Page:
It's the season of green. With fresh plants and flowers springing up everywhere, the summertime is the perfect time to explore your green thumb and your hungry stomach. Add a little green to your home and life by growing your herbs indoors.
Some herbs naturally lend themselves better to indoor growing conditions. Parsley, basil, sage, and thyme are known to hold up stronger inside. The extra perk is they are all perfect accompaniments for fresh stews, casseroles, and roasts, and having them close by makes it all the more easier to whip up a flavorful dish. So how exactly do you grow an indoor herb garden? Plant expert and founder of Beyond Sunflowers Gisele Zanier has put together her top tips for growing herbs indoors.
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Growing Herbs Indoors
In warmer months, you can put your herbs near a sunny window or a shady balcony that receives at least six hours of sunlight per day so that they thrive. In the winter, you need to find a spot with sufficient natural or fluorescent light (you must remember that to a plant, light is food). This will guarantee that your herb plants obtain all the necessary light and will also prevent them from the dieback — this is when plants die from the tips of the leaves inwards — that occurs from being against a cold window. The easiest way to start your indoor herb garden is to buy established plants, especially if you're only a novice gardener.
There are several types of containers you can use for the plants, but terra-cotta planters are very popular. Make sure the pots you select have drainage holes in the bottom and are deep enough to promote proper root development. You can plant multiple herbs in one container or select individual pots for each herb plant. You should also make sure that your herbs are not too overcrowded, as this too can lead to fungal problems that may kill your plants.
Tips for Growing Herbs
When repotting, it's a good idea to go with a store-bought potting mix. Be sure the mix is lightweight and will drain well. Pour a two-inch layer of potting soil into the bottom of your container and place your plant gently in its location. Finish filling it with potting mix, pressing it firmly around the plants. Leave about one-inch of space at the top to make room for watering.
Remember that too much love can kill your herbs, so don't overwater them; excess water is harmful to the roots and causes rotting. Fertilize your herbs once a month with an organic fertilizer. Once you start to see new growth, you can begin to use your herbs for cooking.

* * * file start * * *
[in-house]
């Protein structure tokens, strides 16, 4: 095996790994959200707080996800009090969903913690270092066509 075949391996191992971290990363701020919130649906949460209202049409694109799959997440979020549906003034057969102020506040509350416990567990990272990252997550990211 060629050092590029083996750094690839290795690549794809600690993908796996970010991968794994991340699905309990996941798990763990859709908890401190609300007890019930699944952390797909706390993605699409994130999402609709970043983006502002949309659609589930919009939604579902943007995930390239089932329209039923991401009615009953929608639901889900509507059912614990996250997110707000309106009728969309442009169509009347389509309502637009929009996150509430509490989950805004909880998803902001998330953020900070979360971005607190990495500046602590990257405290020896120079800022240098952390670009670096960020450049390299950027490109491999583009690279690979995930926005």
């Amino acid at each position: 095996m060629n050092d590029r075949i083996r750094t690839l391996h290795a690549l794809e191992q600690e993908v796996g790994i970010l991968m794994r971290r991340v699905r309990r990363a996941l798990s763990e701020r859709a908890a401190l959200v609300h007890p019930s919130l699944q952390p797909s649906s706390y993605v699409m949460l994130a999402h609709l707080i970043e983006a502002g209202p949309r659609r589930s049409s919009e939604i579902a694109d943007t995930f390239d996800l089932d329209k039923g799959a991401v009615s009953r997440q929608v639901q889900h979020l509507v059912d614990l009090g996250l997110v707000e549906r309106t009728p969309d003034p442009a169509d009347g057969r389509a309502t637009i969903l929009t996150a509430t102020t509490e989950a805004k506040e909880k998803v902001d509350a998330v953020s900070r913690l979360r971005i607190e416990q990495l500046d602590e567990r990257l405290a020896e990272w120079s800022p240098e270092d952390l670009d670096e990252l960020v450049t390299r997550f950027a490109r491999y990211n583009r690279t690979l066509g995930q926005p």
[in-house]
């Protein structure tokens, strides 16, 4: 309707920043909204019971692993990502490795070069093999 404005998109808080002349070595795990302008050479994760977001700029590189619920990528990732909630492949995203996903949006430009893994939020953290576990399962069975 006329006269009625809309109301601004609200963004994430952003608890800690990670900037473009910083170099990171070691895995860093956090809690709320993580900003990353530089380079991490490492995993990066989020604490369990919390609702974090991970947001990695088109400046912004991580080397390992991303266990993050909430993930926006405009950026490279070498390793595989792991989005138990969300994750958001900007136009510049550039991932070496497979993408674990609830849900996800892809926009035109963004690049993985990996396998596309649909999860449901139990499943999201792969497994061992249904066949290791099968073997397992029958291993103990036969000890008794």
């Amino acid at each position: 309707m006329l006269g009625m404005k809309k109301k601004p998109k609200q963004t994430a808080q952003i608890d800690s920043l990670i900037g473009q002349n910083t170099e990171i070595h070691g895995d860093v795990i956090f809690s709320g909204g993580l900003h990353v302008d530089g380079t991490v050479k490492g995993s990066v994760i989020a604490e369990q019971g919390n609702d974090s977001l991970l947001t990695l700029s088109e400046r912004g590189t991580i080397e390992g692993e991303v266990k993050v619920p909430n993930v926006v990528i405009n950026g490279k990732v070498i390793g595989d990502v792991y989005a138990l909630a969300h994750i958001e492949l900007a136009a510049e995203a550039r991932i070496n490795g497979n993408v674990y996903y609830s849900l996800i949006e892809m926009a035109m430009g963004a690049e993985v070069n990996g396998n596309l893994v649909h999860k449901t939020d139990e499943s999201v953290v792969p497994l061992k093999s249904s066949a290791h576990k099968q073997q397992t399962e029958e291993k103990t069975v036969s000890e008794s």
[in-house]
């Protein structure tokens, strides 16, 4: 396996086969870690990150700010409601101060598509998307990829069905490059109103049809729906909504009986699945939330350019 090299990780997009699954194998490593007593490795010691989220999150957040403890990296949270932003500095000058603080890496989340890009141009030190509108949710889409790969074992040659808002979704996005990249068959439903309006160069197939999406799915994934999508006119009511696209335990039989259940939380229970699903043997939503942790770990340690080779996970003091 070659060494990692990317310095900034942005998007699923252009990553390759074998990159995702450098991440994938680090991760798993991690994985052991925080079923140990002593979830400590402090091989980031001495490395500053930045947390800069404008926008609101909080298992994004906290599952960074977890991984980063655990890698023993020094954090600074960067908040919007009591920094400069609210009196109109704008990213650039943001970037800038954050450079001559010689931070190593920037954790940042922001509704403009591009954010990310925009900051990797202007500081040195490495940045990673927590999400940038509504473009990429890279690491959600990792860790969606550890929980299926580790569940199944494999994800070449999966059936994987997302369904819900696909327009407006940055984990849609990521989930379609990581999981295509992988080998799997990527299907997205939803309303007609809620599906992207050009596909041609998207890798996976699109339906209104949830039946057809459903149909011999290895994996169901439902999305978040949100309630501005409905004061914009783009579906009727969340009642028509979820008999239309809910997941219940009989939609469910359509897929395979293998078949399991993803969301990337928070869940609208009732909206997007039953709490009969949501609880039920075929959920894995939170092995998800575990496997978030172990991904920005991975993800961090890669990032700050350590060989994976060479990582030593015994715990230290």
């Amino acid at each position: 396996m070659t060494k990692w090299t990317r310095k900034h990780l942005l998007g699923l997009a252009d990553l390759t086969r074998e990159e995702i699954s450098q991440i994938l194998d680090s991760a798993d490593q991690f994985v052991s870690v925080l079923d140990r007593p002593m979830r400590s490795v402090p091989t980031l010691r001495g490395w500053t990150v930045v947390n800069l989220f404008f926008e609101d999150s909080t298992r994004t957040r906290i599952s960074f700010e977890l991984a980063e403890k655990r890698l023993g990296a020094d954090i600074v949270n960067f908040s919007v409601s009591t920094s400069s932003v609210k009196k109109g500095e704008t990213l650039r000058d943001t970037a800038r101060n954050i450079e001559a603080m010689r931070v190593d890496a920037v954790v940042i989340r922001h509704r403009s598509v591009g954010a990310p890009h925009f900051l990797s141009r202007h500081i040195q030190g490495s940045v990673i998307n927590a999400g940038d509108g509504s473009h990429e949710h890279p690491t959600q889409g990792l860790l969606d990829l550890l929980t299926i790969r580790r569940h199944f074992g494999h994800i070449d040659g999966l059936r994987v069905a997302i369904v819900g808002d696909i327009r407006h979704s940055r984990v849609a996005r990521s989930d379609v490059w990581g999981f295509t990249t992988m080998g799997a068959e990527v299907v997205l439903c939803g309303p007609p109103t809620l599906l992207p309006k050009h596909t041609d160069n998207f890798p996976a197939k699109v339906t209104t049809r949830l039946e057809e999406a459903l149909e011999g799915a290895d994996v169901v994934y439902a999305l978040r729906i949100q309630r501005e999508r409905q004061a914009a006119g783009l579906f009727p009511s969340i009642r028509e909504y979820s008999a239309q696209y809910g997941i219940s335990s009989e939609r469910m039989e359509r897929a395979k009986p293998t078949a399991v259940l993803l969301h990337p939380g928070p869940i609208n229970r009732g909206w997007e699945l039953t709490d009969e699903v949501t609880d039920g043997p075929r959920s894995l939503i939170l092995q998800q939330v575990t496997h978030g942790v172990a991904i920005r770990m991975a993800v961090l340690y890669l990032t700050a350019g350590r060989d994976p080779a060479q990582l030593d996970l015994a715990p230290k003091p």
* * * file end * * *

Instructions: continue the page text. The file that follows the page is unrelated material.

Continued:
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Herbs That Grow Well Indoors
- Parsley: Needs at least eight hours of direct sunlight each day. If you can't provide enough natural sunlight, grow the plants under fluorescent lights.
- Basil: Requires bright light and warm temperatures.
- Sage: Appreciates a manicure (prune back spindly branches) and drier conditions.
- Chives: Member of the onion family and is best used fresh. Chives like bright, light, and cool temperatures.
- Dill: Choose a dwarf variety. You'll need to make successive plantings to ensure a continuous crop since dill doesn't grow back after harvesting.
- Lemon balm: This is easy to grow from a seed and its fresh fragrance can be enjoyed in salads and drinks.
- Oregano: The soil must need to be loose and well-drained to prevent overwatering. The plant requires partial to full sun light either in a well-lit window seal or under a fluorescent light for at least 6 to 8-plus hours per day.
- Rosemary: Soil needs to be well drained, but don't let it dry out completely.
- Thyme: Many varieties of thyme are available. Very well-drained, or gravel soil is especially important for woolly or creeping thyme. Keep the plants moist by misting until you see new growth.
This article was written by Homes to Love editors. For more, check out our sister site, Homes to Love.